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A method called "Robust PCA" solves the matrix decomposition problem

$$L^*, S^* = \arg \min_{L, S} \|L\|_* + \|S\|_1 \quad \text{s.t. } L + S = X$$

as a surrogate for the actual problem

$$L^*, S^* = \arg \min_{L, S} rank(L) + \|S\|_0 \quad \text{s.t. } L + S = X,$$ i.e. the actual goal is to decompose the data matrix $X$ into a low-rank signal matrix $L$ and a sparse noise matrix $S$. In this context: why is the nuclear norm a good approximation for the rank of a matrix? I can think of matrices with low nuclear norm but high rank and vice-versa. Is there any intuition one can appeal to?

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Consider this question: Why is the $\ell_1$ norm a surrogate for $\ell_0$? – p.s. Jun 28 '12 at 16:33
You write "low-rank" but the formula has $\arg \max$... – user31373 Jun 28 '12 at 23:01
@LeonidKovalev: Oops. Of course I meant $\min$. – blubb Jun 29 '12 at 7:26
up vote 9 down vote accepted

Why does compressed sensing work? Because the $\ell_1$ ball in high dimensions is extremely "pointy" -- the extreme values of a linear function on this ball are very likely to be attained on the faces of low dimensions, those that consist of sparse vectors. When applied to matrices, the sparseness of the set of eigenvalues means low rank, as @mrig wrote before me.

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Thank you, the reduction to sparse coding of eigenvalues was indeed the link I was looking for! – blubb Jun 29 '12 at 7:39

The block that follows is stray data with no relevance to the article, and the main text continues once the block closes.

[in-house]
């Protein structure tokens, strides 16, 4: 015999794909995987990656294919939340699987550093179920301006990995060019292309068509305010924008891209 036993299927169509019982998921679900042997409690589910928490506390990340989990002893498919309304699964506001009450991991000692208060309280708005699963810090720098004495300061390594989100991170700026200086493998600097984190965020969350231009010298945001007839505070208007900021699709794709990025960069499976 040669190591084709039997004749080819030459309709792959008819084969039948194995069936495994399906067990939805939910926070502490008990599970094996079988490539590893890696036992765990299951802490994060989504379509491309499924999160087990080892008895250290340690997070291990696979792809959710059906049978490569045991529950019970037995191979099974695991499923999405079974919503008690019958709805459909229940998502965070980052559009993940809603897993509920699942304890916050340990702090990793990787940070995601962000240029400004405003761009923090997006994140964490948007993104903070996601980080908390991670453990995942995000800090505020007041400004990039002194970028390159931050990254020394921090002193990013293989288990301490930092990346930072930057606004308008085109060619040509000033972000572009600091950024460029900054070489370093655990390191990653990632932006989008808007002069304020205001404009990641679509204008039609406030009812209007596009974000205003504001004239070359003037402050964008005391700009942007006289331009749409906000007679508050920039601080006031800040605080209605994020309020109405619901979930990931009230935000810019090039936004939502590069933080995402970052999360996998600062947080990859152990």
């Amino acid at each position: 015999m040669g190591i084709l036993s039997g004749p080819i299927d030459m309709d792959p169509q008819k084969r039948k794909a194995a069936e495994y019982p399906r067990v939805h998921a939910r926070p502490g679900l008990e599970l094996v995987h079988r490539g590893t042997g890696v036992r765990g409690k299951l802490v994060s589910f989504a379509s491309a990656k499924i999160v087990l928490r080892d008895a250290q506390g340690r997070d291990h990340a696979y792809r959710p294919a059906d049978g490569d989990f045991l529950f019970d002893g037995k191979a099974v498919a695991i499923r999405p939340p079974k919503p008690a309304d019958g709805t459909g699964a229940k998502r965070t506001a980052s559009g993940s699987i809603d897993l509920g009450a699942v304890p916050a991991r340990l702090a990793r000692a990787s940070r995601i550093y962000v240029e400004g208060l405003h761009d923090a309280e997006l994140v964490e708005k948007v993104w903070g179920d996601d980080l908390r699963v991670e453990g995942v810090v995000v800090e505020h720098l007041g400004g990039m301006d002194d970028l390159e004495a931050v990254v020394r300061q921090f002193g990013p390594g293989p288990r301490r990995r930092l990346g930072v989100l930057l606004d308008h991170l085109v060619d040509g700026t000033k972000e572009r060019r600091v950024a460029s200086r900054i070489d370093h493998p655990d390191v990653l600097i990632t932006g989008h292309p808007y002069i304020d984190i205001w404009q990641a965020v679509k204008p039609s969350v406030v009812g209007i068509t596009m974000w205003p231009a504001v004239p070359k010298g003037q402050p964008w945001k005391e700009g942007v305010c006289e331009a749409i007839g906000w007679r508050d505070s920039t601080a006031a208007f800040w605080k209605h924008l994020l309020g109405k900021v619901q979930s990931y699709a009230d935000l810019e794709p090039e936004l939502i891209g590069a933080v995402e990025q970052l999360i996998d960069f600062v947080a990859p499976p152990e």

The nuclear norm can be thought of as a convex relaxation of the number of non-zero eigenvalues (i.e. the rank).

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A nuclear norm of a matrix is equivalent to the L1-norm of the vector of its eigenvalues. Thus, you are injecting sparsity to the vector of eigenvalues. Essentially, this sparsity means you are reducing the rank of the original matrix.

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Thanks for asking this question. I have problems understanding the same thing. Particularly as follows.

Although the nuclear norm is a relaxation for the rank, I don't understand how the nuclear norm can work as surrogate for minimising rank unless it is an upper bound for the rank.

As was pointed out in the original post, the nuclear norm does not appear to provide a bound (lower or upper) to the matrix rank. For e.g. consider the following.

A: #<BASIC-MATRIX (2 2)      2.00000      0.00000 \\
                             0.00000      2.00000 >
 (RANK A): 2
 (NUCLEAR-NORM A): 4.0d0

 A: #<BASIC-MATRIX (2 2)      0.10000      0.00000 \\
                              0.00000      0.10000 >
 (RANK A): 2
 (NUCLEAR-NORM A): 0.20000000298023224d0

In 1) the nuclear norm is larger than the rank while in 2) it is lower than the rank.

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It's not that you want something that's actually a lower or upper bound for your quantity of interest, it's that you want something that grows bigger/smaller together with it. For instance, sqrt(x) can be either smaller or bigger than x, but if you want to minimize sqrt(x), you can perhaps more easily minimize x. – Ken Williams Aug 13 '15 at 19:06
Welcome to Math.SE. I think you should ask a separate question and link to this question. That way, you'll get more attention and people are not forced to answer in a comment. :) – blubb Feb 19 at 6:17

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